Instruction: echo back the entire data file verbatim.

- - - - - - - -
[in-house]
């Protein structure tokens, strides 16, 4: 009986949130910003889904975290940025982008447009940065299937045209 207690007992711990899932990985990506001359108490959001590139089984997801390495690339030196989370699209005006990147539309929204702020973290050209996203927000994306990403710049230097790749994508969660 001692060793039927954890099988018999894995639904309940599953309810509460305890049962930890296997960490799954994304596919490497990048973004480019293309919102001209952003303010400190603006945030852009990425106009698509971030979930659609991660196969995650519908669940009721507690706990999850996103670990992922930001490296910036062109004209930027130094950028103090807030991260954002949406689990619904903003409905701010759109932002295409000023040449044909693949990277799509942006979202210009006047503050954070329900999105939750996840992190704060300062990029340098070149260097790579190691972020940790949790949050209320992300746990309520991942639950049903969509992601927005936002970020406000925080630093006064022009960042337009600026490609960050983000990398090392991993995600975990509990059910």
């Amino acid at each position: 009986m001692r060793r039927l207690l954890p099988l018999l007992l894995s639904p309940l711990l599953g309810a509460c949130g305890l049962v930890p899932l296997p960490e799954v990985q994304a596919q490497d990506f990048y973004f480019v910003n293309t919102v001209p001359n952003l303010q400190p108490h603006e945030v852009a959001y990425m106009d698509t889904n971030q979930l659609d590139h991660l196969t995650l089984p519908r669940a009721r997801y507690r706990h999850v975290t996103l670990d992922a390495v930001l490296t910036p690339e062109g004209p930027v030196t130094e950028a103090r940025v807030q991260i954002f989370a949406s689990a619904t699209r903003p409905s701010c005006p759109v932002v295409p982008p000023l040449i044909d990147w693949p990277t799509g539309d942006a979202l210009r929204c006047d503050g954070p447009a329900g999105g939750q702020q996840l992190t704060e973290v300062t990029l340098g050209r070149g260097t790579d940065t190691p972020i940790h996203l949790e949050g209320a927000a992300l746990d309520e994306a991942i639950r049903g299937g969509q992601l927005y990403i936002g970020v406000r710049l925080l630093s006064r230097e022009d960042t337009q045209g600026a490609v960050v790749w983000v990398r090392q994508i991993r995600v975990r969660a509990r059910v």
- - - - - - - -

[in-house]
């Protein structure tokens, strides 16, 4: 009986949130910003889904975290940025982008447009940065299937045209 207690007992711990899932990985990506001359108490959001590139089984997801390495690339030196989370699209005006990147539309929204702020973290050209996203927000994306990403710049230097790749994508969660 001692060793039927954890099988018999894995639904309940599953309810509460305890049962930890296997960490799954994304596919490497990048973004480019293309919102001209952003303010400190603006945030852009990425106009698509971030979930659609991660196969995650519908669940009721507690706990999850996103670990992922930001490296910036062109004209930027130094950028103090807030991260954002949406689990619904903003409905701010759109932002295409000023040449044909693949990277799509942006979202210009006047503050954070329900999105939750996840992190704060300062990029340098070149260097790579190691972020940790949790949050209320992300746990309520991942639950049903969509992601927005936002970020406000925080630093006064022009960042337009600026490609960050983000990398090392991993995600975990509990059910």
């Amino acid at each position: 009986m001692r060793r039927l207690l954890p099988l018999l007992l894995s639904p309940l711990l599953g309810a509460c949130g305890l049962v930890p899932l296997p960490e799954v990985q994304a596919q490497d990506f990048y973004f480019v910003n293309t919102v001209p001359n952003l303010q400190p108490h603006e945030v852009a959001y990425m106009d698509t889904n971030q979930l659609d590139h991660l196969t995650l089984p519908r669940a009721r997801y507690r706990h999850v975290t996103l670990d992922a390495v930001l490296t910036p690339e062109g004209p930027v030196t130094e950028a103090r940025v807030q991260i954002f989370a949406s689990a619904t699209r903003p409905s701010c005006p759109v932002v295409p982008p000023l040449i044909d990147w693949p990277t799509g539309d942006a979202l210009r929204c006047d503050g954070p447009a329900g999105g939750q702020q996840l992190t704060e973290v300062t990029l340098g050209r070149g260097t790579d940065t190691p972020i940790h996203l949790e949050g209320a927000a992300l746990d309520e994306a991942i639950r049903g299937g969509q992601l927005y990403i936002g970020v406000r710049l925080l630093s006064r230097e022009d960042t337009q045209g600026a490609v960050v790749w983000v990398r090392q994508i991993r995600v975990r969660a509990r059910v």